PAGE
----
The mountains of Crete are the island’s heart, and the communities of the Cretan highlands are societies almost to themselves, bastions of a traditional way of life that has remained almost the same for centuries.
Every village is steeped in history, with most having witnessed hardship and conflict, some more obviously than others. Located in a steep gorge at an altitude of 600 metres Asi Gonia lies on the eastern edge of the White Mountains, equidistant from the north and south coasts.
The journey from Rethymno to Asi Gonia through Argiroupoli takes 40 minutes by car. And it’s a trip that not only reveals a typical traditional mountain village, but an essential part of Crete’s history and identity.
The name itself says much about this place. ‘Asi Gonia’ roughly translates (from the Turkish) as ‘rebels corner’, and during more than two centuries of Ottoman rule of Crete, it’s believed no Turk ever set foot in these parts, such was the ferocity of the local people, aided by the natural fortress that is the Asi Gonia landscape.
The village’s reputation as a centre of heroic resistance against foreign invasion continued into the 20th century, when German forces occupied the island in World War II. After the Battle of Crete, the actions of one young Asi Gonian, George Psychoundakis acting as a runner for the Cretan resistance during the occupation became the stuff of legend. Psychoundakis’s exploits, assisting British secret agents such as Patrick Leigh Fermor, he later chronicled in a book – The Cretan Runner – one of the most remarkable accounts ever written of WWII resistance activity in Crete.
A small museum near the Agios Giorgos church created by the Psychoundakis family, exhibits fascinating photographs and memorabilia relating to George’s heroic wartime service.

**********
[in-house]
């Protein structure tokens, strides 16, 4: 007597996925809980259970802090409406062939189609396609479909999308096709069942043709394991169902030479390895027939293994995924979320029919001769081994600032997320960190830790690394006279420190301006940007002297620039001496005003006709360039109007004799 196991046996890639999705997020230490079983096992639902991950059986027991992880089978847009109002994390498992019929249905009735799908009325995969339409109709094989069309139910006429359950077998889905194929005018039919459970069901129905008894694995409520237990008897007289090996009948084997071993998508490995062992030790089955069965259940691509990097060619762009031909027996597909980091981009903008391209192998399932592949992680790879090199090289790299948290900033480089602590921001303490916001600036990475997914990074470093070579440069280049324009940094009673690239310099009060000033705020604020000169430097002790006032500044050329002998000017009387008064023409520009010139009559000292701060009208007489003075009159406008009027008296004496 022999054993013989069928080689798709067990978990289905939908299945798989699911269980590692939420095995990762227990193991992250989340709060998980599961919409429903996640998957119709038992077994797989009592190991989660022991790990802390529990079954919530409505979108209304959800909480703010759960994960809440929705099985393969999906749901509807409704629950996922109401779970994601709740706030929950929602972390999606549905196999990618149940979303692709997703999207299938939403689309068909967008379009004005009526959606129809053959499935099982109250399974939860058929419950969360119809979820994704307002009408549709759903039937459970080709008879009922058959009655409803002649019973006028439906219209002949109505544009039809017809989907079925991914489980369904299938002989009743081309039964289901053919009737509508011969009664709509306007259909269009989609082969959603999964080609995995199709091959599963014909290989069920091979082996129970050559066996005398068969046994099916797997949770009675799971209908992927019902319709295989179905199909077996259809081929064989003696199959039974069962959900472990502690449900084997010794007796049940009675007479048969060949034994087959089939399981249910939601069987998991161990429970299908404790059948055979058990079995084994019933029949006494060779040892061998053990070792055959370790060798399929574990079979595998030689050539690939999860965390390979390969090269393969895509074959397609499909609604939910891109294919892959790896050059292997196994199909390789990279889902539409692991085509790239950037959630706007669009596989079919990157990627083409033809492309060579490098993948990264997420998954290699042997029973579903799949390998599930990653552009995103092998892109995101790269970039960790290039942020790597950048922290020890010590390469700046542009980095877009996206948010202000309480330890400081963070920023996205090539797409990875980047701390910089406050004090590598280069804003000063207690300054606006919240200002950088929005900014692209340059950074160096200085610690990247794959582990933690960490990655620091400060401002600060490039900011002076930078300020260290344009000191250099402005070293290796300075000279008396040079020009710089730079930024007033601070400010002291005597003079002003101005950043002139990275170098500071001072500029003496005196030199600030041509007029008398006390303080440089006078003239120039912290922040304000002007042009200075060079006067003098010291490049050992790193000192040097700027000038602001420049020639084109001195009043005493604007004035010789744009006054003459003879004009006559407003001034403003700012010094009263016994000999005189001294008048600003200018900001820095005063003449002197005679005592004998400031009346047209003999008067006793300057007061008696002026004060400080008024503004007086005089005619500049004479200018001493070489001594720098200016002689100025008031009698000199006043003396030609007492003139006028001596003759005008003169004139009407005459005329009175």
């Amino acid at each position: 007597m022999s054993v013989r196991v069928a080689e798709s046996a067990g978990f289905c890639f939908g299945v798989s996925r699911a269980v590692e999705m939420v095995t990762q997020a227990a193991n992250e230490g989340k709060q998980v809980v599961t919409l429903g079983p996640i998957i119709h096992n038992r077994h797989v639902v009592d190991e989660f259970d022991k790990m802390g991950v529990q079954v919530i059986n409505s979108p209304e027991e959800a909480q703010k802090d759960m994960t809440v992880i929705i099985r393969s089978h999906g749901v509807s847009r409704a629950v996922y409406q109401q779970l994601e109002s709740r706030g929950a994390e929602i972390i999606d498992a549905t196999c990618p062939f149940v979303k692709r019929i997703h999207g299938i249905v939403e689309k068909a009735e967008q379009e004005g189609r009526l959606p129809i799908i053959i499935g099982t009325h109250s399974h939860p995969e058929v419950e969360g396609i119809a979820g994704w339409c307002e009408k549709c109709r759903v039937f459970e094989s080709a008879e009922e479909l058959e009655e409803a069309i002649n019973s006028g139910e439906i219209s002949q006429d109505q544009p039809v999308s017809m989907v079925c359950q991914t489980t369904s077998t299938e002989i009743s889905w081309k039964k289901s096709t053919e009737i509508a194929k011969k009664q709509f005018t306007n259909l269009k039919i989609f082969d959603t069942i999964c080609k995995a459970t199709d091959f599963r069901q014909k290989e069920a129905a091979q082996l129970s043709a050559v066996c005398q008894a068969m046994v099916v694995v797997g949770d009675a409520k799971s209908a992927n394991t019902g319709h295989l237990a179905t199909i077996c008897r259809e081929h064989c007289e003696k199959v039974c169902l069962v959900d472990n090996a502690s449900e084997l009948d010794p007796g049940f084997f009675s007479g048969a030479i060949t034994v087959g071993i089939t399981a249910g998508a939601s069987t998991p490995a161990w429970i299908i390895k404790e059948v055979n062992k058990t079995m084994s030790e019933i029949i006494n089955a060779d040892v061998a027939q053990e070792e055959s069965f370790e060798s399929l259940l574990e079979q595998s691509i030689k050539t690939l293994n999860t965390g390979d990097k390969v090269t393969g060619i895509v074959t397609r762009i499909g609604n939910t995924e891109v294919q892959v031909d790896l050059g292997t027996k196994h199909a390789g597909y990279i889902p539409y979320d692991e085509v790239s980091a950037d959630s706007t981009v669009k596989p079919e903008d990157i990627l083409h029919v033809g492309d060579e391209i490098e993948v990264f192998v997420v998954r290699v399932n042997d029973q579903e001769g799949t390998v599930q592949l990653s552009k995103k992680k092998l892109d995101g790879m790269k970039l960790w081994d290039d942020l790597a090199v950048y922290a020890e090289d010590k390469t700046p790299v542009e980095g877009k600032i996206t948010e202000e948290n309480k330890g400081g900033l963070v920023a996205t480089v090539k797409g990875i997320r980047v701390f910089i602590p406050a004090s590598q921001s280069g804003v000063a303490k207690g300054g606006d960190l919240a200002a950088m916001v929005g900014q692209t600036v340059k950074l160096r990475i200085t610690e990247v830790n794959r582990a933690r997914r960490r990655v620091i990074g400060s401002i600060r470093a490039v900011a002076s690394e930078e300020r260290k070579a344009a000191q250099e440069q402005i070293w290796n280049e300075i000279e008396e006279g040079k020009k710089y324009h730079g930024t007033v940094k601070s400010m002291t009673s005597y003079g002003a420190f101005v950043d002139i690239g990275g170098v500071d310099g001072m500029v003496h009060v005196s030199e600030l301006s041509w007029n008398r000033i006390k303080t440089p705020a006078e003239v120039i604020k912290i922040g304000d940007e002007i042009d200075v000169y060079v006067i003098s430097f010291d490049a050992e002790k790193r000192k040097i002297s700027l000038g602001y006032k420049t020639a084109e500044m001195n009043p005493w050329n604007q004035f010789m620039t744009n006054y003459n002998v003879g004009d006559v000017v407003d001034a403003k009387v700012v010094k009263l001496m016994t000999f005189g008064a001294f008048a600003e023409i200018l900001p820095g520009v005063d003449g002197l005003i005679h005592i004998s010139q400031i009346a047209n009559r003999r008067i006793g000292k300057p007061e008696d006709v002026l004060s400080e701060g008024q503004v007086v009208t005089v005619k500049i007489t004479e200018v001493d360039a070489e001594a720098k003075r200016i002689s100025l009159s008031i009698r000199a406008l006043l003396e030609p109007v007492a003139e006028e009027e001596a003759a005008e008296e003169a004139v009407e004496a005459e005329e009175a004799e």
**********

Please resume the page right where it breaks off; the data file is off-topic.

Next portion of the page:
Asi Gonians today eke out a living in this highland hamlet much as their ancestors have done for centuries. This is a village of shepherds and cheesemakers, and sheep, and the providers of the villagers’ livelihoods are given special status.
In the spring, on the feast day of Saint George, April 23, the small church of Agios George Giorgos near the main square becomes the focus of a spectacular and ancient tradition.From grazing pastures across the region, from early morning, thousands of sheep and goats are brought by their shepherds to be blessed by the village priest. Once blessed, the sound of sheep bells resonating through the village, the flocks are then milked and the warm milk shared amongst the onlooking crowd.
Needless to say, Asi Gonia’s locally made cheeses are the real deal. Pick up some pichtogalo (sheep’s cream cheese) or graviera in the local shops and you won’t buy fresher.
Asi Gonia’s tavernas serve the staples of Cretan traditional cuisine in big portions. Two of the most popular are:
Taverna Koundouros ‘To Potistiri’
Sit inside or if the weather allows at the large shaded terrace, for grilled lamb (antikristo) and other meaty delights. Tel. 697 872 9855
O Asikis presents traditional Cretan mountain fare including hohlioi (snails) and gardoumas (stuffed lamb’s intestines). It’s an acquired taste. Tel. 2831 082217
Into the wild
For intrepid types, the mountain road south, to Kallikratis and Asfendos is one of Crete’s wildest. You’ll end up at the Askifou plain after a hair-raising drive with jaw-dropping views and stomach turning hairpin bends. For a gentler return to Rethymno or Chania, at Askifou head north to Vrysses and the national road.
Photo: Frode Inge Helland/Wikimedia